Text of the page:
Jan. 18, 2005
A Boy in a Bed in the Dark
Poem: "A Boy in a Bed in the Dark" by Brad Sachs, from In the Desperate Kingdom of Love: Poems 2001-2004 © Chestnut Hills Press, 2004. Reprinted with permission.
A Boy in a Bed in the Dark
Born with a cleft palate,
My two-year-old brother,
Recovering from yet another surgery,
Toddled into our bedroom
Toppled a tower of blocks
That I had patiently built
And in a five-year-old's fury
I grabbed a fallen block
And winged it at him
Ripping open his carefully reconstructed lip.
The next hours were gruesomely compressed
Ending with a boy in a bed in the dark
Mute with fear
Staring out into the hallway with horror
As the pediatrician went in and out of the bathroom
With one vast blood-soaked towel after another
Shaking his head worriedly.
My brother's howls
And my parents' cooed comfort
Became the soundtrack to this milky movie
In my darkest theatre,
The one that I sidle past each night
With a shudder
And a throb in my fist
Literary and Historical Notes:
It's the birthday of the physician and lexicographer, Peter Mark Roget, born in London, England (1779). He was a working doctor for most of his life, but he was also a Renaissance Mana member of various scientific, literary and philosophical societies. In his spare time he invented a slide rule for performing difficult mathematical calculations, and a method of water filtration that is still in use today. He wrote papers on a variety of topics, including the kaleidoscope and Dante, and he was one of the contributors to the early Encylopædia Britannica.
He was sixty-one years old, and had just retired from his medical practice, when he decided to devote his retirement to publishing a system of classifying words into groups based on their meanings. Other scholars had published books of synonyms before, but Roget wanted to assemble something more comprehensive. He said, "[The book will be] a collection of the words it contains and of the idiomatic combinations peculiar to it, arranged, not in alphabetical order as they are in a Dictionary, but according to the ideas which they express."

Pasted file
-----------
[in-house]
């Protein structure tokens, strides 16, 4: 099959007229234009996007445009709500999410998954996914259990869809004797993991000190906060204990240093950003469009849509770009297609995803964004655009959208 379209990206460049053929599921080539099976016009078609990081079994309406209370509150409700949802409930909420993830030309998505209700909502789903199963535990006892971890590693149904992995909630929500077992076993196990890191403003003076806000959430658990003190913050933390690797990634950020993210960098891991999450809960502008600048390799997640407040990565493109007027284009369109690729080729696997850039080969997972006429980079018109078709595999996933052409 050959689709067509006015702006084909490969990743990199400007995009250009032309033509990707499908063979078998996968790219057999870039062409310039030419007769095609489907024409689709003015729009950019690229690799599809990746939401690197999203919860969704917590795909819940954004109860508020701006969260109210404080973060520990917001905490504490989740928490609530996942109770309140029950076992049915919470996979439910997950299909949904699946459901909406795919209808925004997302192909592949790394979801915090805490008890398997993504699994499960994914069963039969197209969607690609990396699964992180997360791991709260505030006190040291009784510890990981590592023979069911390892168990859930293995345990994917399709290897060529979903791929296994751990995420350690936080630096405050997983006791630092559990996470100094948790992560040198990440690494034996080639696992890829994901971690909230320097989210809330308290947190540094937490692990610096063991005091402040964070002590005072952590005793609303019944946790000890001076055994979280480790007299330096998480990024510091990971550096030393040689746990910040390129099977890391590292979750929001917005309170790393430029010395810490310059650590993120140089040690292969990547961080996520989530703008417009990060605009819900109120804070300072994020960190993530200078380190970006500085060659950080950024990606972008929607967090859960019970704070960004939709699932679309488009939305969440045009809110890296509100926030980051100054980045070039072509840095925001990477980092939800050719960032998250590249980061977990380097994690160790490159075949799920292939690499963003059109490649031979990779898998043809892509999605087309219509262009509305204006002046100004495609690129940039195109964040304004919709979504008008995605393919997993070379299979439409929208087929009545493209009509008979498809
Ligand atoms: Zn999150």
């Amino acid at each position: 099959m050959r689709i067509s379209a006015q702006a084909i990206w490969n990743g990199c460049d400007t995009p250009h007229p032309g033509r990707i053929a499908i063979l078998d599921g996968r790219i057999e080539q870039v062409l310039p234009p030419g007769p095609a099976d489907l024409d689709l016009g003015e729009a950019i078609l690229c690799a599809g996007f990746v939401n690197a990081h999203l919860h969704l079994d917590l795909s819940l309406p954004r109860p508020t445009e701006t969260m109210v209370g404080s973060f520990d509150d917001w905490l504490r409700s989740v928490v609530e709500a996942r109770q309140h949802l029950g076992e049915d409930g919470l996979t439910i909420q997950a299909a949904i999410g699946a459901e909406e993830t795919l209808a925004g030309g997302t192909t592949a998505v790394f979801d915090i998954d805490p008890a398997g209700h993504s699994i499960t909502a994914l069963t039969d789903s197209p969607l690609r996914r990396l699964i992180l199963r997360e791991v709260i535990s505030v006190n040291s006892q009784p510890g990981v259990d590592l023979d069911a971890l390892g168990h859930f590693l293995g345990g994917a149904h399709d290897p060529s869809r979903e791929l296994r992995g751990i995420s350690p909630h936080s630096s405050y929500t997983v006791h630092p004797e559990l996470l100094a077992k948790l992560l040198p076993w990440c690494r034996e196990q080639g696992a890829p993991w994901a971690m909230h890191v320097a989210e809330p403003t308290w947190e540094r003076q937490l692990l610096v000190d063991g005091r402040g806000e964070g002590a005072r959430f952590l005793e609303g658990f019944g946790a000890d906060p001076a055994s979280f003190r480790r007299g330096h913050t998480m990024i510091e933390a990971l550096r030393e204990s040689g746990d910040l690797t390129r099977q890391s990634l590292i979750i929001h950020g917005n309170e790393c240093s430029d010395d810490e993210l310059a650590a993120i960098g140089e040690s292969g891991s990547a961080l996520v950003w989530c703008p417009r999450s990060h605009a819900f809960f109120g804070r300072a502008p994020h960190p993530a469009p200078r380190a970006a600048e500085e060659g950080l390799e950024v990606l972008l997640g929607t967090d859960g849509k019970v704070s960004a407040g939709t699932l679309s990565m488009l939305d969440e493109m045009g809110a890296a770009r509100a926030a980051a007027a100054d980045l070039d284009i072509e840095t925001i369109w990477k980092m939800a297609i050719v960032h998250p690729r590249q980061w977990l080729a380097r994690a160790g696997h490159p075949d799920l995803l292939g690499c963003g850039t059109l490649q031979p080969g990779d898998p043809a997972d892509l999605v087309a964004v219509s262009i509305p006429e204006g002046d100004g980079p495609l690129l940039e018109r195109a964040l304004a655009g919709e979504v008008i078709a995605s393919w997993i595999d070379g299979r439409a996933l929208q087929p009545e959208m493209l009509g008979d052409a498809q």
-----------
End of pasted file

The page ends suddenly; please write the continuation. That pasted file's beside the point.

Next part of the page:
He organized all the words into six categories: Abstract Relations, Space, Matter, Intellect, Volition, Sentient and Moral Powers, and within each category there were many subcategories. The project took him more than ten years, but he finally published his Thesaurus of English Words and Phrases in 1852. He chose the word "thesaurus" because it means "treasury" in Greek.
Roget's Thesaurus might have been considered an intellectual curiosity, except that at the last minute Roget decided to include an index. That index, which helped readers find synonyms, made the book into one of the most popular reference books of all time. It is considered one of the great lexicographical achievements in the history of the English language, and it has been helping English students pad their vocabularies for more than a hundred and fifty years.
It's the birthday of the humorist and children's book writer A. A. [Alan Alexander] Milne, born in London, England (1882). His parents ran a private school for boys, and while Milne was growing up, one of the teachers his parents hired was H. G. Wells, who encouraged him to be a writer.